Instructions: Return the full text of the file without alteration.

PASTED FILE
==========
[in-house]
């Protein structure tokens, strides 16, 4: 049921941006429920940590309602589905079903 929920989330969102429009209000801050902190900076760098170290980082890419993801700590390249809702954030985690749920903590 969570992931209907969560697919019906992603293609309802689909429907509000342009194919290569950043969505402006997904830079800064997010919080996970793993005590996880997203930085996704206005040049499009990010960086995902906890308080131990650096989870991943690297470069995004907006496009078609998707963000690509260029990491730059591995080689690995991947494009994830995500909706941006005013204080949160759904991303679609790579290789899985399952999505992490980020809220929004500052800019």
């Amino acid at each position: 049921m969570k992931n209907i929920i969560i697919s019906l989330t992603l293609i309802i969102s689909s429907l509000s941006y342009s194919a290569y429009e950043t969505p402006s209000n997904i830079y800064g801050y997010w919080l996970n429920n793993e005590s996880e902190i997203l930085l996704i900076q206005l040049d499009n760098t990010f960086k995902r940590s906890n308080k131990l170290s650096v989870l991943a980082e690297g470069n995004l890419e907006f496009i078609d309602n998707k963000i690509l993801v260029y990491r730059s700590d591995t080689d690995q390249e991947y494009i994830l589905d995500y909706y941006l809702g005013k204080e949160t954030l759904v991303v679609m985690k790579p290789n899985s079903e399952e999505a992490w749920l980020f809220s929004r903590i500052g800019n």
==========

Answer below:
[in-house]
């Protein structure tokens, strides 16, 4: 049921941006429920940590309602589905079903 929920989330969102429009209000801050902190900076760098170290980082890419993801700590390249809702954030985690749920903590 969570992931209907969560697919019906992603293609309802689909429907509000342009194919290569950043969505402006997904830079800064997010919080996970793993005590996880997203930085996704206005040049499009990010960086995902906890308080131990650096989870991943690297470069995004907006496009078609998707963000690509260029990491730059591995080689690995991947494009994830995500909706941006005013204080949160759904991303679609790579290789899985399952999505992490980020809220929004500052800019």
């Amino acid at each position: 049921m969570k992931n209907i929920i969560i697919s019906l989330t992603l293609i309802i969102s689909s429907l509000s941006y342009s194919a290569y429009e950043t969505p402006s209000n997904i830079y800064g801050y997010w919080l996970n429920n793993e005590s996880e902190i997203l930085l996704i900076q206005l040049d499009n760098t990010f960086k995902r940590s906890n308080k131990l170290s650096v989870l991943a980082e690297g470069n995004l890419e907006f496009i078609d309602n998707k963000i690509l993801v260029y990491r730059s700590d591995t080689d690995q390249e991947y494009i994830l589905d995500y909706y941006l809702g005013k204080e949160t954030l759904v991303v679609m985690k790579p290789n899985s079903e399952e999505a992490w749920l980020f809220s929004r903590i500052g800019n």